ECCR 265

2:00pm

Civilization, Technology, and Money: The Challenge of a Human Fit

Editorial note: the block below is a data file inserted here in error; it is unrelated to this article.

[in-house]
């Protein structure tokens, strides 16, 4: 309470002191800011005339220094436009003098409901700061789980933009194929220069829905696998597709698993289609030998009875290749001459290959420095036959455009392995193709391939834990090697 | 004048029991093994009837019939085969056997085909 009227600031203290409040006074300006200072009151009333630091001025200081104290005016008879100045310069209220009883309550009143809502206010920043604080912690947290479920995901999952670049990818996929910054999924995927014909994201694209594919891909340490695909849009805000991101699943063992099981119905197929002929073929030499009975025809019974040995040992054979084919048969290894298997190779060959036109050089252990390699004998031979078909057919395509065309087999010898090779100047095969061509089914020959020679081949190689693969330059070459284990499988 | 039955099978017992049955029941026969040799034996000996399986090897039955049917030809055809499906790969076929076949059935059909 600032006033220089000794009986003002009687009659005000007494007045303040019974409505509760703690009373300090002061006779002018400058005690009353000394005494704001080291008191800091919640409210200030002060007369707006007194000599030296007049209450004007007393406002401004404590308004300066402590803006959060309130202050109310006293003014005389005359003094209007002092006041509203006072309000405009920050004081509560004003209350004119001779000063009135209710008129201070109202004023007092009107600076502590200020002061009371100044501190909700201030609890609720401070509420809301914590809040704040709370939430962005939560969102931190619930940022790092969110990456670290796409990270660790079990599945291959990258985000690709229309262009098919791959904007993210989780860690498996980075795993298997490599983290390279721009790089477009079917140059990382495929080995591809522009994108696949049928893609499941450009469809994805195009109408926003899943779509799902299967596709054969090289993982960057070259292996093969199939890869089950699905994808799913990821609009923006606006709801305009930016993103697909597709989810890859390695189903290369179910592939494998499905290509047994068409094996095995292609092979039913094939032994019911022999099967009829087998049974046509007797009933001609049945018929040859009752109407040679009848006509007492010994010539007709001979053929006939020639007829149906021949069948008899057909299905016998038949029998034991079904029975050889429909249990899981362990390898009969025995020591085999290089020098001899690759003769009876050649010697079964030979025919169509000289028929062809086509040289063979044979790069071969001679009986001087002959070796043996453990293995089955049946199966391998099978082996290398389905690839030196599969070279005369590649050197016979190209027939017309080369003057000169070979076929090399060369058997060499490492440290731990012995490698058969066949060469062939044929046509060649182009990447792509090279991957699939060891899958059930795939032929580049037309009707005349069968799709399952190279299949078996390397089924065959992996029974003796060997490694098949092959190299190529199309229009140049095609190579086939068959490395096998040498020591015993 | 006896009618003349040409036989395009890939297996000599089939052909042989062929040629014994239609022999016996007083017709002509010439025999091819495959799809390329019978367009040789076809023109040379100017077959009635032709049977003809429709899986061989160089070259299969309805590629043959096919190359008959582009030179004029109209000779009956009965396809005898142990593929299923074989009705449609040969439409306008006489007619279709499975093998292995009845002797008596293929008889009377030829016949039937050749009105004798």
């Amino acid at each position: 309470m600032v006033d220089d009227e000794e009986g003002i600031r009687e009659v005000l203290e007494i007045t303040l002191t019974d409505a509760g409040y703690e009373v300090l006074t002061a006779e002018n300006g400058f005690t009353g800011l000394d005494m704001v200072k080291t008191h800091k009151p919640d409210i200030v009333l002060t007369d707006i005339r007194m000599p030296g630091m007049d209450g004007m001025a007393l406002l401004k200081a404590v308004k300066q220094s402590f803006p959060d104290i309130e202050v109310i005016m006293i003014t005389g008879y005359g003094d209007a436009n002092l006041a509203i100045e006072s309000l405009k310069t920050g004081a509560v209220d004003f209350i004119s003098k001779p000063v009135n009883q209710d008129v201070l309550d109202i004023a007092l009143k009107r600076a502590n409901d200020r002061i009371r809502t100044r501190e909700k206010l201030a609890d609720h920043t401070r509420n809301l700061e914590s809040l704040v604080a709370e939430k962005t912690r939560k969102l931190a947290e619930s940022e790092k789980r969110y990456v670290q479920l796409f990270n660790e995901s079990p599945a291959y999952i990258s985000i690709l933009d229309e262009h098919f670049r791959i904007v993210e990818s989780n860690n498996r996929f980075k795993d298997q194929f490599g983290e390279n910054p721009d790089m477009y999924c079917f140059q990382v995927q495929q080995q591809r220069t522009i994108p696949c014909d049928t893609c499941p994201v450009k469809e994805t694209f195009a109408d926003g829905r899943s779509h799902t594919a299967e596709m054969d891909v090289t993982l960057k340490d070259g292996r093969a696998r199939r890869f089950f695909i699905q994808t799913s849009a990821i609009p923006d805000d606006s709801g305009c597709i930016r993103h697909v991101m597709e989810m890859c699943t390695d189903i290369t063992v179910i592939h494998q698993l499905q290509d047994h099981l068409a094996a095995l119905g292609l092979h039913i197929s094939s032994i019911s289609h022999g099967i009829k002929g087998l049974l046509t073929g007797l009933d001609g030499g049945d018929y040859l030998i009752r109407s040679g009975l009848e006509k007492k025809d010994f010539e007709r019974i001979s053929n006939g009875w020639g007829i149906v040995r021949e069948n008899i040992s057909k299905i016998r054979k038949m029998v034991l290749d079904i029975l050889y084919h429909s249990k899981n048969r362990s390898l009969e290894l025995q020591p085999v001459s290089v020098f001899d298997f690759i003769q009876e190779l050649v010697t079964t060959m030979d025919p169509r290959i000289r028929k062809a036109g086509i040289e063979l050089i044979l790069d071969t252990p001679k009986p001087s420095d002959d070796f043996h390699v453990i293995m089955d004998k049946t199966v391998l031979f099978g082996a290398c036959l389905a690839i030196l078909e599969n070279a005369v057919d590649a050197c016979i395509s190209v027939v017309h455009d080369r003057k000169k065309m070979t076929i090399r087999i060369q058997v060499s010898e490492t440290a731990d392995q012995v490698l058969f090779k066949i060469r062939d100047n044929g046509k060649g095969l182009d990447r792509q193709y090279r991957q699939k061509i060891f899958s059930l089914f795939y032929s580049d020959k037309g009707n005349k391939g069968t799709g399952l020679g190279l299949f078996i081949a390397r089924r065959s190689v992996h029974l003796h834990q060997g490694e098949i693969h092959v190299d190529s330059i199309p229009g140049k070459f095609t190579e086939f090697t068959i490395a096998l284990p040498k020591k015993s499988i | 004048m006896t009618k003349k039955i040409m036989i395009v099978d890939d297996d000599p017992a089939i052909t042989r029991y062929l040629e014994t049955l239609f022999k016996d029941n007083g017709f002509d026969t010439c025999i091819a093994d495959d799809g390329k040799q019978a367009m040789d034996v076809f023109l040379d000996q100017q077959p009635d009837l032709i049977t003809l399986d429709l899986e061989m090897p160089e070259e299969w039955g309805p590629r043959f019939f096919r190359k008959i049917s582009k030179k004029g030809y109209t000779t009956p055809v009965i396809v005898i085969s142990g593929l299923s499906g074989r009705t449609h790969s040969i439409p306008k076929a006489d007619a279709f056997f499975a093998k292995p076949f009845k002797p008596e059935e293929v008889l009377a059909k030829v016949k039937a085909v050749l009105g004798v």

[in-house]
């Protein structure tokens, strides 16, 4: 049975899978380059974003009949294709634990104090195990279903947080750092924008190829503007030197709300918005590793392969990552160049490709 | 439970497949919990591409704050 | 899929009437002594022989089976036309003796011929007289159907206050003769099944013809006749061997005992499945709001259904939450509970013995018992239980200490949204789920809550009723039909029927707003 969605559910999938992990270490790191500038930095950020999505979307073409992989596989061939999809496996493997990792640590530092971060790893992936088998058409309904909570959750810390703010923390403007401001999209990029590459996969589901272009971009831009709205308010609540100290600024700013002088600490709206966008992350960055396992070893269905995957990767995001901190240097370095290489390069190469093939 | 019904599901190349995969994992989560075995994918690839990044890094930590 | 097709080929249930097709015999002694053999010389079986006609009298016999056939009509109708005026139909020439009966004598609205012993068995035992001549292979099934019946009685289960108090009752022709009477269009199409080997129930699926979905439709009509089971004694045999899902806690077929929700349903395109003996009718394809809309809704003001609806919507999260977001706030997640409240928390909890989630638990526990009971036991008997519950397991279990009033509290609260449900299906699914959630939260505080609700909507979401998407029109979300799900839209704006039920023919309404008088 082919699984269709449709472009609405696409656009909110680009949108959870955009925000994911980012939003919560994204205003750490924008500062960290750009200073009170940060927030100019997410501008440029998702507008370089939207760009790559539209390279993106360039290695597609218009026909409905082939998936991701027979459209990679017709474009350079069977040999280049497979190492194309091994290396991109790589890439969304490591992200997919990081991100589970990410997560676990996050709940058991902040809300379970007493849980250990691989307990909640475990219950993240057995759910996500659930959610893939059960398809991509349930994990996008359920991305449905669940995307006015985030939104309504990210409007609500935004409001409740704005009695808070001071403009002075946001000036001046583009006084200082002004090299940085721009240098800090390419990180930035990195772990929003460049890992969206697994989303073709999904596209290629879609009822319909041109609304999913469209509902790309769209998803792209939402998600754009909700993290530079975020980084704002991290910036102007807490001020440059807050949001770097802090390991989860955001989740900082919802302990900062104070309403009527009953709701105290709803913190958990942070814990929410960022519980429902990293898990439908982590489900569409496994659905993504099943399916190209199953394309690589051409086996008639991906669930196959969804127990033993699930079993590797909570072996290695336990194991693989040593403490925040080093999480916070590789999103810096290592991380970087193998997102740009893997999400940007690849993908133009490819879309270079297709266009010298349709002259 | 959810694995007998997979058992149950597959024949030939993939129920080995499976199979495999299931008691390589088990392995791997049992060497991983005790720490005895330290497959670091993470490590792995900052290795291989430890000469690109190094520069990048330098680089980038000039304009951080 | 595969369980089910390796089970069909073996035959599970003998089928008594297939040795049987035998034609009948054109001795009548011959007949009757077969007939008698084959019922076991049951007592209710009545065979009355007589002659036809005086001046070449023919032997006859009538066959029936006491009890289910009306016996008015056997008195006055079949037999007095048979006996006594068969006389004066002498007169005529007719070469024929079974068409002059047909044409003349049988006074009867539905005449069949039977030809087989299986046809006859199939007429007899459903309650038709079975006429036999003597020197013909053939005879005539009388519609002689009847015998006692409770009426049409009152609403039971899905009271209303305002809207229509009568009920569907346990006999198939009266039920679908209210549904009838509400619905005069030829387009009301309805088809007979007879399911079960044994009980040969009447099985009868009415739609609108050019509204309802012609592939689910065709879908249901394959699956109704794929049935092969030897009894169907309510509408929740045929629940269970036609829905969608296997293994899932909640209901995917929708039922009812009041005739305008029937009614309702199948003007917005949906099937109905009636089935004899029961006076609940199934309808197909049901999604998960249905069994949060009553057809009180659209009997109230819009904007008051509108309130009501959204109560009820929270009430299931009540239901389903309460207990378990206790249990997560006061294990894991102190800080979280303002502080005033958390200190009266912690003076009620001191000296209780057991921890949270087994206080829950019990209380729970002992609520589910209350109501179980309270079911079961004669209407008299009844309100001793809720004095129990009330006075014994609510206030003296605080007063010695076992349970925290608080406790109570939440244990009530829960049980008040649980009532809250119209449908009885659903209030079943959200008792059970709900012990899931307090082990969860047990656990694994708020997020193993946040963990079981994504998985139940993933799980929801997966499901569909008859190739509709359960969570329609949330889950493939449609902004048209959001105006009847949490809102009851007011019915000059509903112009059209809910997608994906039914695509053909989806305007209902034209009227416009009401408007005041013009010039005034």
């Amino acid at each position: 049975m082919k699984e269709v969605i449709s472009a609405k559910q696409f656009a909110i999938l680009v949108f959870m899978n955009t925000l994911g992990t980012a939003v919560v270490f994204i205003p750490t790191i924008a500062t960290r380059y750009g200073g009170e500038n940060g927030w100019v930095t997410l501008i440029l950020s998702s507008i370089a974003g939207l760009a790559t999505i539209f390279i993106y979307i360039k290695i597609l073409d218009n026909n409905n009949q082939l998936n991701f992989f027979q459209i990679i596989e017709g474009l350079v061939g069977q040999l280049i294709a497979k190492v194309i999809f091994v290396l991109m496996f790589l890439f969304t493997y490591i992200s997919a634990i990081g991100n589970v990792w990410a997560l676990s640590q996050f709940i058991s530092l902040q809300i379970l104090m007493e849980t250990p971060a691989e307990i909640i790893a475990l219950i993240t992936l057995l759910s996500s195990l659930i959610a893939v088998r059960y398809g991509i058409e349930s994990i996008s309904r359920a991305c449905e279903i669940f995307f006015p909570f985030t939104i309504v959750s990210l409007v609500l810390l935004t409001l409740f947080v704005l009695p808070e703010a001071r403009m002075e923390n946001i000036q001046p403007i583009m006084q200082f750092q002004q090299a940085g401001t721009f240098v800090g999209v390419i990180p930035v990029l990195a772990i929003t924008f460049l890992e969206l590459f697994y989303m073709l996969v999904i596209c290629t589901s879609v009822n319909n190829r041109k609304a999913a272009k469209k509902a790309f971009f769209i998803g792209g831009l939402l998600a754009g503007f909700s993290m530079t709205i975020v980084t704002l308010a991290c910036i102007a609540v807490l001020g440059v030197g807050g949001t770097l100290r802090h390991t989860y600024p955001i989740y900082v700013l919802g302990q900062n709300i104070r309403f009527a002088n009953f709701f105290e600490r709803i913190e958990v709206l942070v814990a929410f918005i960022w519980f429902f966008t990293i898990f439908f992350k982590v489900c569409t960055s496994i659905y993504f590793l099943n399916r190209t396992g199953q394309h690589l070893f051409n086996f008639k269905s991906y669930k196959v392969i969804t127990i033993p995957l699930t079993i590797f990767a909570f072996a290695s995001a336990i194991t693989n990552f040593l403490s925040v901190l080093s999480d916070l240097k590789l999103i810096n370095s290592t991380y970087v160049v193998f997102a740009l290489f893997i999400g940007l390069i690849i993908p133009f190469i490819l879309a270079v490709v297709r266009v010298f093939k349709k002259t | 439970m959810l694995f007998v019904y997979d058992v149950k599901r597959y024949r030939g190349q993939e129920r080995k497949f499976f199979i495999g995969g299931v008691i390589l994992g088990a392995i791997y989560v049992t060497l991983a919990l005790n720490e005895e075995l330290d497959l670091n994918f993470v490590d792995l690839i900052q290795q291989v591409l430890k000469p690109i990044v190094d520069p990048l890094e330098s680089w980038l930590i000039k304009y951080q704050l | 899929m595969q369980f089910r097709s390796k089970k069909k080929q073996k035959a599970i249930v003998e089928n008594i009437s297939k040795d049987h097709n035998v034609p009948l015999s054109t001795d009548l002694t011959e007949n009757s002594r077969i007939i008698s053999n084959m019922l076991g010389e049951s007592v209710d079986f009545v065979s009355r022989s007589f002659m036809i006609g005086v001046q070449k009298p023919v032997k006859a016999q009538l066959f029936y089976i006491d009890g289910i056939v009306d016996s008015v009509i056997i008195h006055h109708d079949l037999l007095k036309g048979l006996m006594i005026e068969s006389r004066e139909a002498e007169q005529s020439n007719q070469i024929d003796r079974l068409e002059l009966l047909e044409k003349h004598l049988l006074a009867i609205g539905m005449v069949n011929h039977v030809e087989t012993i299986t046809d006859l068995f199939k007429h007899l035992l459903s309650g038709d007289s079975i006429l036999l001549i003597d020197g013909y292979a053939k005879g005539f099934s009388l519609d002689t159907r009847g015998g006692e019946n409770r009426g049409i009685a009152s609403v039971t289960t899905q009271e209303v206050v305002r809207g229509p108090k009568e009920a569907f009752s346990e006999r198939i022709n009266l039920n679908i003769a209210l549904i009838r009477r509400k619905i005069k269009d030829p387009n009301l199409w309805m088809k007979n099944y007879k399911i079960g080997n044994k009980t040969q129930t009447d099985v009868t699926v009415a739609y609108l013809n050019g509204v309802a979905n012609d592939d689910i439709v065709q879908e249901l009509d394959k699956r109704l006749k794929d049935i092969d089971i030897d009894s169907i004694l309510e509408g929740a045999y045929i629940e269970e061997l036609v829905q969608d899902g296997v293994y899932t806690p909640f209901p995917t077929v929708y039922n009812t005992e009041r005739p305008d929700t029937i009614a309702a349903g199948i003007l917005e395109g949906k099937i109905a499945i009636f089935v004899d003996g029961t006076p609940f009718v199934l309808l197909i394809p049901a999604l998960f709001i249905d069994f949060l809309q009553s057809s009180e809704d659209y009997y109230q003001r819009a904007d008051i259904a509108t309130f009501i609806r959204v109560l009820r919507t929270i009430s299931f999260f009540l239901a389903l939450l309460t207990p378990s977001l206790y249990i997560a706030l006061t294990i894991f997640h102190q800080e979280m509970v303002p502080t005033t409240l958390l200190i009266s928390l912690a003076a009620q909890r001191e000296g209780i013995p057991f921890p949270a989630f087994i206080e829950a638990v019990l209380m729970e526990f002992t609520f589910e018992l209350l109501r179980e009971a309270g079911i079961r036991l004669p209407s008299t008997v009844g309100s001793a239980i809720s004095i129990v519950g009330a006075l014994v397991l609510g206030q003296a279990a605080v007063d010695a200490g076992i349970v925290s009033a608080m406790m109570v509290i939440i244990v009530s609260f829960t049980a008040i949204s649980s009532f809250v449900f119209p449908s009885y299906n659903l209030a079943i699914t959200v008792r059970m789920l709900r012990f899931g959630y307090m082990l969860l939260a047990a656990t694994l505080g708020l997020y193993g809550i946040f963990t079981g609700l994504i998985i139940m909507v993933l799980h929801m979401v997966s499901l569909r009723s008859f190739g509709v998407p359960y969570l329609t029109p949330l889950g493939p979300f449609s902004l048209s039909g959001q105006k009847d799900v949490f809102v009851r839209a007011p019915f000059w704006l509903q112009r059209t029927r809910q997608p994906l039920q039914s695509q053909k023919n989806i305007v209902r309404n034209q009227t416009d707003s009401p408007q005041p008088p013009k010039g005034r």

2795 Civilization in its science-enabled industrial form highlights and gives exponential growth to forms of agency and motivation so removed from the dynamics of eco-systemic mutual constraint that the troubled culture-nature interface has finally assumed the proportions of a sustainability crisis. With the emergence about 12,000 years ago of agriculture and the subsequent rise of the complex, settled societies we refer to as “civilization,” our models of ourselves and of the world transformed in ways that decisively separated the character of human agency and motivation from the behaviors by which other forms of life make a living. The science-enabled Industrial Revolution made central and self-aware the long-nurtured civilized thrust to control and shape the world to our purposes, refining that mindset into what Jacques Ellul has described as the “technological mind,” the probing seach for an improved way of doing whatever we turn our minds to. With this mentality technology has moved to center stage both as our first resort in approaching any kind of problem and as our chief lever for economic growth. We have collapsed the constraints of space and time and the world of nature is quite outflanked by the speed and power with which thoughts and plans in the human mind can reshape and modify environments from the expectations structured into the way other species make a living. This puts a new and critical weight on the thoughts, feelings, and motivation of the human mind-and-heart. All living beings are motivated to act in order to achieve and maintain well-being. But human motivation is far from the direct response to needs and dangers common to other forms of life. Our motivation as action is mediated by technology, and our technology loops back to shape our motivation. As a well-being guided response our motivation is mediated by money, which offers none of the inherent guidance of actual well-being. The “better” achievement of whatever that is the animating thrust of technology promises an open-ended more: more productivity, more speed, more convenience, more ease. And at the heart of money is another more, the profit motive that guides us to proud achievements and likewise to humiliating dysfunction. We market the promise of the technological “more” for profit, and the drive for more profit powerfully fuels the technological drive for all sorts of innovation. Thus the incremental thrusts embedded in technology and money work in synergy to bring us to the exponential burst of transformation in culture and the natural world. In the process guidance of real well-being becomes hit or miss, distorted by a thirst for and expectation of novelty stoked by endless advertising or overshadowed in the anxious pursuit of profit. Seeing the deep structures that have brought civilization so rapidly to such an innovative and world-transforming peak reveals no easy answers: we cannot simply change ourselves without the difficult and uncertain process of reconfiguring elements structured into civilization that make us the kind of unpredictable and uncontrollable species we are at present. But it helps to know there are other ways available, perhaps even other ways of doing a civilization. If those alternatives are in any way open to our deliberate contrivance, that deliberation will have to include serious reflection on how the way we maintain our well-being has come to fit so ill with the well-being as pursued in the rest of the community of life. For humans, understanding is the guide to moving into a better future. Keywords: civilization, technology, money, motivation, Neo-lithic Revolution, Industrial Revolution